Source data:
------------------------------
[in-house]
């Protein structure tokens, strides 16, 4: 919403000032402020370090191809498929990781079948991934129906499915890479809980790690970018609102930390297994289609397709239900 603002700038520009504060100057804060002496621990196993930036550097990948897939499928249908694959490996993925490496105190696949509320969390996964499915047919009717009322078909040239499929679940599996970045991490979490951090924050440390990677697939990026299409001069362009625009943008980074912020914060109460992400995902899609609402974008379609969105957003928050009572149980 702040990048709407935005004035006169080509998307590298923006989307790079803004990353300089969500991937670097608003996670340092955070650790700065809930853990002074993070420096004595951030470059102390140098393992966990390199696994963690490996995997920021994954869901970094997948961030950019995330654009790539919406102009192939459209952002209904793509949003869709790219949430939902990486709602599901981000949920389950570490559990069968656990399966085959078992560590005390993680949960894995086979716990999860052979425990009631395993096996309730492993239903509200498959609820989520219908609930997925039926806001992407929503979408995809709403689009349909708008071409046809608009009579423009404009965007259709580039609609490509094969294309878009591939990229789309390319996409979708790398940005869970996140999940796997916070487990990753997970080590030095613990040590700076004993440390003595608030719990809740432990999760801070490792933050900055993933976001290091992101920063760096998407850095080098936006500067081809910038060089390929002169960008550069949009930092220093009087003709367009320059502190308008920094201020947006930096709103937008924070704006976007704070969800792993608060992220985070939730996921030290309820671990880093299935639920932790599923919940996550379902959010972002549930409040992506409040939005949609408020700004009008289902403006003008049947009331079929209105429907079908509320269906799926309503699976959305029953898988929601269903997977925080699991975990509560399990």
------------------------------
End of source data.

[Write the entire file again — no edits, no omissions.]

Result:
[in-house]
């Protein structure tokens, strides 16, 4: 919403000032402020370090191809498929990781079948991934129906499915890479809980790690970018609102930390297994289609397709239900 603002700038520009504060100057804060002496621990196993930036550097990948897939499928249908694959490996993925490496105190696949509320969390996964499915047919009717009322078909040239499929679940599996970045991490979490951090924050440390990677697939990026299409001069362009625009943008980074912020914060109460992400995902899609609402974008379609969105957003928050009572149980 702040990048709407935005004035006169080509998307590298923006989307790079803004990353300089969500991937670097608003996670340092955070650790700065809930853990002074993070420096004595951030470059102390140098393992966990390199696994963690490996995997920021994954869901970094997948961030950019995330654009790539919406102009192939459209952002209904793509949003869709790219949430939902990486709602599901981000949920389950570490559990069968656990399966085959078992560590005390993680949960894995086979716990999860052979425990009631395993096996309730492993239903509200498959609820989520219908609930997925039926806001992407929503979408995809709403689009349909708008071409046809608009009579423009404009965007259709580039609609490509094969294309878009591939990229789309390319996409979708790398940005869970996140999940796997916070487990990753997970080590030095613990040590700076004993440390003595608030719990809740432990999760801070490792933050900055993933976001290091992101920063760096998407850095080098936006500067081809910038060089390929002169960008550069949009930092220093009087003709367009320059502190308008920094201020947006930096709103937008924070704006976007704070969800792993608060992220985070939730996921030290309820671990880093299935639920932790599923919940996550379902959010972002549930409040992506409040939005949609408020700004009008289902403006003008049947009331079929209105429907079908509320269906799926309503699976959305029953898988929601269903997977925080699991975990509560399990």